The fourth international gathering of the Church Reform Network takes place in Bratislava this week, from June 11th to 15th. This network, which is made up of leaders of church reform movements around the world, has been in existence for the last seven years, and it has grown in numbers and representation.
This year 50 people will gather, coming from all five continents of the world. Four people will be there from Ireland, representing We Are Church Ireland and the Association of Catholic Priests.
This year there will be input from a number of Eastern European countries on the experience of living in the underground church during the communist era.
The main business of the conference will cover many of the reform issues with which we have become familiar. A number of women's groups will be represented and, far from being silenced by the latest statement from Archbishop Luis Ladaria, prefect of the Vatican's Congregation for the Doctrine of the Faith ruling out the possibility of women being ordained, I expect them to be more energised and determined than ever.
The shortage of priests and the closing down of parishes are issues that are of constant concern in many parts of the world. And this inevitably leads into discussion on ministry, and who can and cannot be ordained.
Meeting of Families
The LGBT movement will have a strong voice there, led by the remarkable Sr Jeannine Gramick of New Ways Ministry. They are coming with a statement, for which they will seek enforcement from the conference. It concerns the World Meeting of Families in Dublin in August.
Will a same-gender couple testify about the joys and difficulties of raising children?
One quote from that statement sums up their thinking: “What arrangements are being made to guarantee that at least one of the five families who will give witness at WMF will be an LGBT family?
“Will the programme include any parents who have LGBT children? Will a same-gender couple testify about the joys and difficulties of raising children? Will participants hear from a transgender person about their experience of family? Will even one such event happen?”
Representatives from countries in Africa, Asia and South America, will come with their own concerns, sometimes different from those of Europe, America and Australia.
Charter of rights
Probably the most complex issue on which we will try to make progress, a matter that we consider as vital to the future of the church, is some form of Charter of Fundamental Rights. Pope Paul Vl recognised the need for such a charter, and after the Second Vatican Council he set up a commission to work on it.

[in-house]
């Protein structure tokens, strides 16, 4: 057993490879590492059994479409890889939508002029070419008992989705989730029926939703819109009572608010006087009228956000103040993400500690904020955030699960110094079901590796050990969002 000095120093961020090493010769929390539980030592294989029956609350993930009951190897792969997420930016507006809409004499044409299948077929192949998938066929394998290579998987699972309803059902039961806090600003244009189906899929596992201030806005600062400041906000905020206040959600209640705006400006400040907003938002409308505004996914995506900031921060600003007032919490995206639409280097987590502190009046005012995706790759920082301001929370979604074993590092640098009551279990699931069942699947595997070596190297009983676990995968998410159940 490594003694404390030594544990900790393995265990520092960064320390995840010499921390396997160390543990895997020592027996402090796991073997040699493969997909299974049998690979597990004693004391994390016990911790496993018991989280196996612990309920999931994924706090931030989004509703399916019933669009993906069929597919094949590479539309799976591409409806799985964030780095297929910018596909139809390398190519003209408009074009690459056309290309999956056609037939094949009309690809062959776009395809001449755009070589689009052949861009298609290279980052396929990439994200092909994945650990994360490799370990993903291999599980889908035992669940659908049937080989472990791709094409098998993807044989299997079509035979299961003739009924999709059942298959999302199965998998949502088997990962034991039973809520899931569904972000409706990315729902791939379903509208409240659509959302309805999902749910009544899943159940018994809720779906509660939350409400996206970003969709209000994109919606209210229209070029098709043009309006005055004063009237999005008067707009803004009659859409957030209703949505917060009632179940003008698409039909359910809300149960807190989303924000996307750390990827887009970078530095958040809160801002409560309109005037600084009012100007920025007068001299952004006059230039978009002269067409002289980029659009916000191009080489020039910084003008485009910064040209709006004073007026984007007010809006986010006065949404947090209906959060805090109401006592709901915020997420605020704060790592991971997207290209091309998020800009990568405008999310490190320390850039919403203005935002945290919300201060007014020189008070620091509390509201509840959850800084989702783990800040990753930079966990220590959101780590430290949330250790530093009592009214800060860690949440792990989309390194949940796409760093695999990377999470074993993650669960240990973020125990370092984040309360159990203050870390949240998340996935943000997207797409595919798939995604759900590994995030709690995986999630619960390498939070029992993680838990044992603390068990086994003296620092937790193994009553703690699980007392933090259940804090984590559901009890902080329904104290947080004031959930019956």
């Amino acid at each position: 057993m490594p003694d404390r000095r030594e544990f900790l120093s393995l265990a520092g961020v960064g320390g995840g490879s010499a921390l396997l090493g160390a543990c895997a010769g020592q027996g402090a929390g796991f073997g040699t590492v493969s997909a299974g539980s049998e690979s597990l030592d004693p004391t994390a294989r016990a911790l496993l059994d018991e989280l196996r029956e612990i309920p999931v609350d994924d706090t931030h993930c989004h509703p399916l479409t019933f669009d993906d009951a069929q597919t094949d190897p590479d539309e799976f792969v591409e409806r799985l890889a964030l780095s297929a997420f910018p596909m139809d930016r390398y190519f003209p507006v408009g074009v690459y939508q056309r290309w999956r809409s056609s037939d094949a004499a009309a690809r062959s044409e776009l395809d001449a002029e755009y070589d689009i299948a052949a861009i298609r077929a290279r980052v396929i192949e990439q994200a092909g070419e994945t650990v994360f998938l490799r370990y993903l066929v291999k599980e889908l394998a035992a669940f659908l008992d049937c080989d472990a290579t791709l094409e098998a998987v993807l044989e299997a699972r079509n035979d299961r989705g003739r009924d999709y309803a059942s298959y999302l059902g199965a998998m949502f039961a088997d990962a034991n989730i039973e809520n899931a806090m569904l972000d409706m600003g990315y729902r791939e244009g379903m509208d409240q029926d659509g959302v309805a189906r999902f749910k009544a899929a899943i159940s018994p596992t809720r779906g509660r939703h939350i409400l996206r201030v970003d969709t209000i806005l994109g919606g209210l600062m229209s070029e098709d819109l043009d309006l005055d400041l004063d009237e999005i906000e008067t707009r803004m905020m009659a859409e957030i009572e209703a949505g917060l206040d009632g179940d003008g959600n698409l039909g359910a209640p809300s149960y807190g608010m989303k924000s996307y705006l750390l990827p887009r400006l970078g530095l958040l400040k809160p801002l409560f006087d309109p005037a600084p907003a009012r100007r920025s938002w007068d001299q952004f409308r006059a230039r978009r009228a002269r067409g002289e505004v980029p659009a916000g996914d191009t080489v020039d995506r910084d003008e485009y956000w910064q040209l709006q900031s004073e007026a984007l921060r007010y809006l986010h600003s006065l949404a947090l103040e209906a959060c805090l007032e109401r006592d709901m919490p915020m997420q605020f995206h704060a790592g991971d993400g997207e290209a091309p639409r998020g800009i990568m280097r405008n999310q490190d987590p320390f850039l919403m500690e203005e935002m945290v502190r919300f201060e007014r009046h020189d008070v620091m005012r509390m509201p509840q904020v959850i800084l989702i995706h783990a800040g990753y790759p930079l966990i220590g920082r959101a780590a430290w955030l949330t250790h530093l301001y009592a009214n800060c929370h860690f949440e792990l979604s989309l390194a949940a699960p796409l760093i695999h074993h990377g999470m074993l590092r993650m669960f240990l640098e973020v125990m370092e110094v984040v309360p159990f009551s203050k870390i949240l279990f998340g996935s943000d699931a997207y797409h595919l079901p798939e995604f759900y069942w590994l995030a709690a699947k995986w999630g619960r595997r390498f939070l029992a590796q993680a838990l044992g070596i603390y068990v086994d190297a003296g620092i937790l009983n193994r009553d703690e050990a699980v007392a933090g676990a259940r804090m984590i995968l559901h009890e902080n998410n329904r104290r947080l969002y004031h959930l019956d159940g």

The moral charter he envisioned would be known as the Lex Ecclesiae Fundamentalis (LEF), or Fundamental Law of the Church, which would serve to enshrine and nurture an ecclesial culture of justice, transparency and accountability in the interpretation and administration of Canon Law.
Unfortunately his successor John Paul ll put an end to that commission.
Those in authority became distinguished by their power and control, rather than their service of the community. It was out of this very unfortunate development that what is now known as 'clericalism' developed
One of the most radical aspect of the teaching of Jesus was the way in which he treated all people as equal. He made no distinctions.
St Paul followed up on this, his teaching summed up in the statement: "There is neither Jew nor Greek, slave nor free, male nor female, for you are all one in Christ Jesus. "
This notion of oneness, of radical equality, was central to the teaching of Jesus and the life of the early church. Unfortunately, after a couple of centuries, and as the church grew in numbers and influence, it began to model its leadership structures on those of the Roman Empire.
Those in authority became distinguished by their power and control, rather than their service of the community. It was out of this very unfortunate development that what is now known as "clericalism" developed, the attitude of superiority which Pope Francis recognises as one of the major cancers of the church.
The network believes that the future of the church depends on returning to the radical equality of Jesus and the early church.
Apart from the work done, there is an enjoyable social dimension to these gatherings, meeting all the different people, men, women, young, elderly, but all imbued with a commitment to the faith and a vision for the future of the church.
Fr Tony Flannery is a Redemptorist priest